All of us have our unique weaknesses when it comes to our engagement with technology. What’s yours? Think about your work life and your personal life. Are you spending too much time on the screen? Is that mostly at work or after work, too? Are you spending too much time sitting down? Are you spending a lot of time grading on the screen or scrolling on social media? Knowing what your own downfalls are is the first step in combating them, little by little.

2. Establish Clear Boundaries

Online educators can and should set explicit boundaries for their digital engagement, especially given the amount of time you’ll need to spend online while teaching. Designate specific times for work, breaks, and personal activities in order to help maintain a healthy balance between professional duties and personal life. This can be a hard thing to do for many educators, as most will say they put many more hours into their work than they’re getting compensated for. Reducing the digital strain may help.

3. Tech-Free Zones or Times

Once you know where you need to create those boundaries, consider implementing tech-free zones at home or at the “office, as well as for different times during the day. This helps to foster opportunities for uninterrupted focus or relaxation without digital distractions, reinforcing the importance of unplugging and promoting mindfulness.

4. Invest in Screen Ergonomics and Work-From-Home Best Practices

As an online educator who also needs to model these behaviors for your health science students, you may want to invest in gear that enables proper ergonomics, emphasizing the significance of comfortable seating, adequate lighting, and regular breaks to alleviate strain caused by prolonged screen exposure.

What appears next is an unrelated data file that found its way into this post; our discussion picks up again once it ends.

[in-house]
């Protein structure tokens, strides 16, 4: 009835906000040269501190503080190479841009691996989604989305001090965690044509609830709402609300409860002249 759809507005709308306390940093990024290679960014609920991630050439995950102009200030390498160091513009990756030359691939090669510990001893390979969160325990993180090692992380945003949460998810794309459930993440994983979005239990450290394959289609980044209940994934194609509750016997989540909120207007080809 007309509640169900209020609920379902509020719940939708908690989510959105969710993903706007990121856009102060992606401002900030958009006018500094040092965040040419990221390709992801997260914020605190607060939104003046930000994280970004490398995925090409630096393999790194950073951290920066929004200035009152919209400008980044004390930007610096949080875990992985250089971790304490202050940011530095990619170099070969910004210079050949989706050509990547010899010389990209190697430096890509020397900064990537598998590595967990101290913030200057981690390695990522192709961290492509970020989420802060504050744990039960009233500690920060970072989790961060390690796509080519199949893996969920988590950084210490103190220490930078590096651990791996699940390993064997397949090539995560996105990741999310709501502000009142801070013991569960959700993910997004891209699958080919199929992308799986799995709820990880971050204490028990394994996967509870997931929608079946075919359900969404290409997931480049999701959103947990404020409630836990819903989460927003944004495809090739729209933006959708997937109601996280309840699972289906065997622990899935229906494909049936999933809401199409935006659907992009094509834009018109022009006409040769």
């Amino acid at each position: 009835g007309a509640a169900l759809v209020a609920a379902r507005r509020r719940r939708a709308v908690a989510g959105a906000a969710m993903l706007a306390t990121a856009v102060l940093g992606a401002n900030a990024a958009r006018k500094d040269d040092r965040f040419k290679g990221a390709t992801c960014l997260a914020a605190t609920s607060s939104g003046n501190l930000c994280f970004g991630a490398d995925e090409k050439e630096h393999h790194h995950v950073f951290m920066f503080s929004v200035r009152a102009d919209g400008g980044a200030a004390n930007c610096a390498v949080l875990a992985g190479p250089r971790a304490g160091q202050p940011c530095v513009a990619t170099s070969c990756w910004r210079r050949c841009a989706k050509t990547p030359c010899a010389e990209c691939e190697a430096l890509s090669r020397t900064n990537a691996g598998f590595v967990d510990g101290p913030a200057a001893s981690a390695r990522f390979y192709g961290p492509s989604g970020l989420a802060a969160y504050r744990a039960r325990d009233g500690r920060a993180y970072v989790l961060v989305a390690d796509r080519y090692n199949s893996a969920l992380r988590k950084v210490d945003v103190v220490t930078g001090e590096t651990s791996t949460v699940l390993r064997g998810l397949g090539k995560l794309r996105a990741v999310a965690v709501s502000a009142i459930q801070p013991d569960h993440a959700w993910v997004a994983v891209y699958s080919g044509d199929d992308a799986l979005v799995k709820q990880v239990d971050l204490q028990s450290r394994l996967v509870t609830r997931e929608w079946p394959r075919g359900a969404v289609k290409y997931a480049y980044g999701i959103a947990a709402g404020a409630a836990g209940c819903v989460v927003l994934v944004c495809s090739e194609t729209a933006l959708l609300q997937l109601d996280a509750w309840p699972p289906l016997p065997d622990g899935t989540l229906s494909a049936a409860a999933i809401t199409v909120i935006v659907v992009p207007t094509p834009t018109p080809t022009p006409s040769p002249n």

Buy that comfy office chair if you spend a lot of time on it, put screen glare covers or dimmers on your devices, buy a standing test, and be sure to get up and walk around every couple of minutes. Exercise is an important duty for not just online teachers, but anyone who may work from home or at a computer. You can do this by incorporating breaks into your online lessons.

5. Get an Accountability Partner

If you’re having trouble getting off the screen, try to find an accountability partner who understands the challenges of balancing teaching online with digital wellbeing. Meet with other faculty members or online educators to hear their concerns and what ideas they may have. Even your students may have some ideas! Consider getting together in person when possible as an attempt to get away from digital influences.

6. Give Yourself Grace

It’s hard to escape our reliability on digitality. It’s all around us, and when it’s part of your job, too, this makes it even more challenging. And, when you also have to model for your students — in addition to discussing digital well-being specifically in some of your coursework it could cause you to spiral a bit. So, be kind to yourself. Don’t expect that you’ll be a digital wellness guru overnight, and know that it’s all about moderation.

Demonstrating Digital Wellness Starts With You

Supporting students’ digital well-being is central for online educators, but it can be tough when much of your life involves being online. Yet, it all begins with you. How can you present your best self in class when prolonged screen exposure causes physical discomfort, eye strain, and mental stress? By applying these field-specific strategies, educators can gradually initiate positive changes.